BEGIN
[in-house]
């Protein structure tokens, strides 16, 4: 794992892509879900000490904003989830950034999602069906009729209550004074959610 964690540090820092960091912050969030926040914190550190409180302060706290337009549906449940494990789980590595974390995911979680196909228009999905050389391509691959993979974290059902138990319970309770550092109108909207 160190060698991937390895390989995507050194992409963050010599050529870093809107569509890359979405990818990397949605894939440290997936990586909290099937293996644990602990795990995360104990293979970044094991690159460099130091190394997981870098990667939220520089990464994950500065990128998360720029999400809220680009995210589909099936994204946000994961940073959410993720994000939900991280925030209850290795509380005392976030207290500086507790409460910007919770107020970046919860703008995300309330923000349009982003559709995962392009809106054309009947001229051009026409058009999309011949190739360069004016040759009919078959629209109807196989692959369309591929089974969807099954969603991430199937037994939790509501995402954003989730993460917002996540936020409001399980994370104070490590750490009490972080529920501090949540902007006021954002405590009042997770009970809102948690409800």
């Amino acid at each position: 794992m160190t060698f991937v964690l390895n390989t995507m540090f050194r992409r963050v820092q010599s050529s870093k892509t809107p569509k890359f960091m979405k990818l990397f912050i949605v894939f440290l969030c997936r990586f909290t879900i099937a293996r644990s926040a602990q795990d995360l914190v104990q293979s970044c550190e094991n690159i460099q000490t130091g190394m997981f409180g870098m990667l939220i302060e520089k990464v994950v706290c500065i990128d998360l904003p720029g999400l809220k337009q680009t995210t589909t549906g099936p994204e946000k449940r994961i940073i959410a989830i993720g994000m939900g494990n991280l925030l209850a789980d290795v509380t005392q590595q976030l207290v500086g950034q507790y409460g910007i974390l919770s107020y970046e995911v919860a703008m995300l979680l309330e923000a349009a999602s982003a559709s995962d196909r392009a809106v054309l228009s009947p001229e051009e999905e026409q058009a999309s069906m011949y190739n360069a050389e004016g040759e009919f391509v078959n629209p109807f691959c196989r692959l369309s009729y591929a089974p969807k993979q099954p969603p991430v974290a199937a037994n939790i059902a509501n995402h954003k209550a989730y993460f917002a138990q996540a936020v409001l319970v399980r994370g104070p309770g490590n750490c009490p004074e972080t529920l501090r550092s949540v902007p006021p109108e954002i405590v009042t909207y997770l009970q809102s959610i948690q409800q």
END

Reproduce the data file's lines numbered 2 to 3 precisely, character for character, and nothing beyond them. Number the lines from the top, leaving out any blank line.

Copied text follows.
């Protein structure tokens, strides 16, 4: 794992892509879900000490904003989830950034999602069906009729209550004074959610 964690540090820092960091912050969030926040914190550190409180302060706290337009549906449940494990789980590595974390995911979680196909228009999905050389391509691959993979974290059902138990319970309770550092109108909207 160190060698991937390895390989995507050194992409963050010599050529870093809107569509890359979405990818990397949605894939440290997936990586909290099937293996644990602990795990995360104990293979970044094991690159460099130091190394997981870098990667939220520089990464994950500065990128998360720029999400809220680009995210589909099936994204946000994961940073959410993720994000939900991280925030209850290795509380005392976030207290500086507790409460910007919770107020970046919860703008995300309330923000349009982003559709995962392009809106054309009947001229051009026409058009999309011949190739360069004016040759009919078959629209109807196989692959369309591929089974969807099954969603991430199937037994939790509501995402954003989730993460917002996540936020409001399980994370104070490590750490009490972080529920501090949540902007006021954002405590009042997770009970809102948690409800």
């Amino acid at each position: 794992m160190t060698f991937v964690l390895n390989t995507m540090f050194r992409r963050v820092q010599s050529s870093k892509t809107p569509k890359f960091m979405k990818l990397f912050i949605v894939f440290l969030c997936r990586f909290t879900i099937a293996r644990s926040a602990q795990d995360l914190v104990q293979s970044c550190e094991n690159i460099q000490t130091g190394m997981f409180g870098m990667l939220i302060e520089k990464v994950v706290c500065i990128d998360l904003p720029g999400l809220k337009q680009t995210t589909t549906g099936p994204e946000k449940r994961i940073i959410a989830i993720g994000m939900g494990n991280l925030l209850a789980d290795v509380t005392q590595q976030l207290v500086g950034q507790y409460g910007i974390l919770s107020y970046e995911v919860a703008m995300l979680l309330e923000a349009a999602s982003a559709s995962d196909r392009a809106v054309l228009s009947p001229e051009e999905e026409q058009a999309s069906m011949y190739n360069a050389e004016g040759e009919f391509v078959n629209p109807f691959c196989r692959l369309s009729y591929a089974p969807k993979q099954p969603p991430v974290a199937a037994n939790i059902a509501n995402h954003k209550a989730y993460f917002a138990q996540a936020v409001l319970v399980r994370g104070p309770g490590n750490c009490p004074e972080t529920l501090r550092s949540v902007p006021p109108e954002i405590v009042t909207y997770l009970q809102s959610i948690q409800q």